OBJECTIVE: Dry needling is commonly used for the management of musculoskeletal pain patients. However, the effects of patient expectations are uncertain. Our aim was to determine the effect of patient expectations on short-term clinical outcomes after the application of a single session of dry needling in individuals with neck pain.
METHODS: We conducted a randomized, placebo controlled, clinical trial including fifty patients with mechanical neck pain. Participants received a single session of dry needling or sham needling in a blinded design. Predicted patient expectation was categorized as positive, neutral, or negative. Outcomes including neck pain intensity (visual analogue scale, 0-100), pressure pain thresholds (PPTs) and self-perceived improvement (Global Rating of Change [GROC], -7 to + 7) were assessed at baseline, one day (immediately post), and 7 days (one week) after the intervention by a blinded assessor. Repeated measures ANCOVAs were conducted to assess the effects of real/sham needling adjusted by patient expectations.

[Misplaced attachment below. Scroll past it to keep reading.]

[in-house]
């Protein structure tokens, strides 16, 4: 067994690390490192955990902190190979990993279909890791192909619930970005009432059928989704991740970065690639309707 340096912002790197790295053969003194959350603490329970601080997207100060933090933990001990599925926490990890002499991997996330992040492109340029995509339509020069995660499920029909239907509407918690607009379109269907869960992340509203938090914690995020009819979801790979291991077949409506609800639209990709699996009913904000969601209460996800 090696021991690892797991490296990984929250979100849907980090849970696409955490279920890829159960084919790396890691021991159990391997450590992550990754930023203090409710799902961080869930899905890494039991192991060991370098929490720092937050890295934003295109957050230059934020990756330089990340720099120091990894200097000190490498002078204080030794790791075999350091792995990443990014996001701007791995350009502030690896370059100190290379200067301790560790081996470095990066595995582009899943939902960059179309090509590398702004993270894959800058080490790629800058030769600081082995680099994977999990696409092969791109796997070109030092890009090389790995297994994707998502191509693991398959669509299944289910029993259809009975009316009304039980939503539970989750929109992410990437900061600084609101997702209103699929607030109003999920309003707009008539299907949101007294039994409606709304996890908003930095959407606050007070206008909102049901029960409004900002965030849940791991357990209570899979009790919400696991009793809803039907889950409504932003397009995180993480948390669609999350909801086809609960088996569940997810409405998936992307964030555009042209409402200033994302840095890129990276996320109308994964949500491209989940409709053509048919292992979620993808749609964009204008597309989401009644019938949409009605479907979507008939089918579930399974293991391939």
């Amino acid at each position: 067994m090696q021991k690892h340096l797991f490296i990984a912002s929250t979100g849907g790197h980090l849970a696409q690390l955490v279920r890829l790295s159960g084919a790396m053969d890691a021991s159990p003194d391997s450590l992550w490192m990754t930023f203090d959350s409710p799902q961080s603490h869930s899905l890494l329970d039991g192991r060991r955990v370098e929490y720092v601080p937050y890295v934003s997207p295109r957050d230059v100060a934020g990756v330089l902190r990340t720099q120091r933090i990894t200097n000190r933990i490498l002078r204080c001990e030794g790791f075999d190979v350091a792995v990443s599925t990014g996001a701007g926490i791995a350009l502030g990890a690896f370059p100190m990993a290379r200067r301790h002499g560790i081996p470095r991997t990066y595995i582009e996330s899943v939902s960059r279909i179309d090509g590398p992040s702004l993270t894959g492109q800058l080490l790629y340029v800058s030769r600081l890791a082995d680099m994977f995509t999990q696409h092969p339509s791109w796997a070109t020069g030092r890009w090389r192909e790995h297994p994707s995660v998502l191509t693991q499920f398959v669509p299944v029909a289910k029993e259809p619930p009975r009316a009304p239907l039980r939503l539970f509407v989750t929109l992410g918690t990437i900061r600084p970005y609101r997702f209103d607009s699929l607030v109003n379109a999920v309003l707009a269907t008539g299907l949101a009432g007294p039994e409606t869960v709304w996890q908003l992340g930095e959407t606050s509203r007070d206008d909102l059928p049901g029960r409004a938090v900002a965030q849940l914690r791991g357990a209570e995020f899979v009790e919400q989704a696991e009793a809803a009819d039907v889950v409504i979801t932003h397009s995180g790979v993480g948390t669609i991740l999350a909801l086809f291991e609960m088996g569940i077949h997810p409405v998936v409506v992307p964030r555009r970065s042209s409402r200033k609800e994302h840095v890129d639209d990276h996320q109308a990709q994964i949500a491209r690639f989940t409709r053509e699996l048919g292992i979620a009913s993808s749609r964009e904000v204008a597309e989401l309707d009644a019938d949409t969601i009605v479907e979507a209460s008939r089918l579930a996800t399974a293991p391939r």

RESULTS: Individuals receiving dry needling exhibited better outcomes than those receiving sham needling immediately and one-week after (all, P < 0.01). No general effects of patient expectations, either related to pain recovery or function improvement, were observed on the clinical outcomes, except for a small association of questionable clinical relevance between positive expectations and localized PPTs in the dry needling group.
CONCLUSION: This study did not find a significant effect of predicted patient expectations on the short-term effects of dry needling on pain intensity and PPTs in people with mechanical neck pain.
|Rehab Clinician (OT/PT)|
It is interesting that this paper made it clear that one traditional pain management method, ie, dry needling, has a positive pain management effect and is not affected by the patients' attitude.
The results of this study are based on ONE application/session of dry-needling. This does not reflect clinical practice, so the results are not clinically relevant. Also, due to the small sample size, we cannot extrapolate the results to a broader population.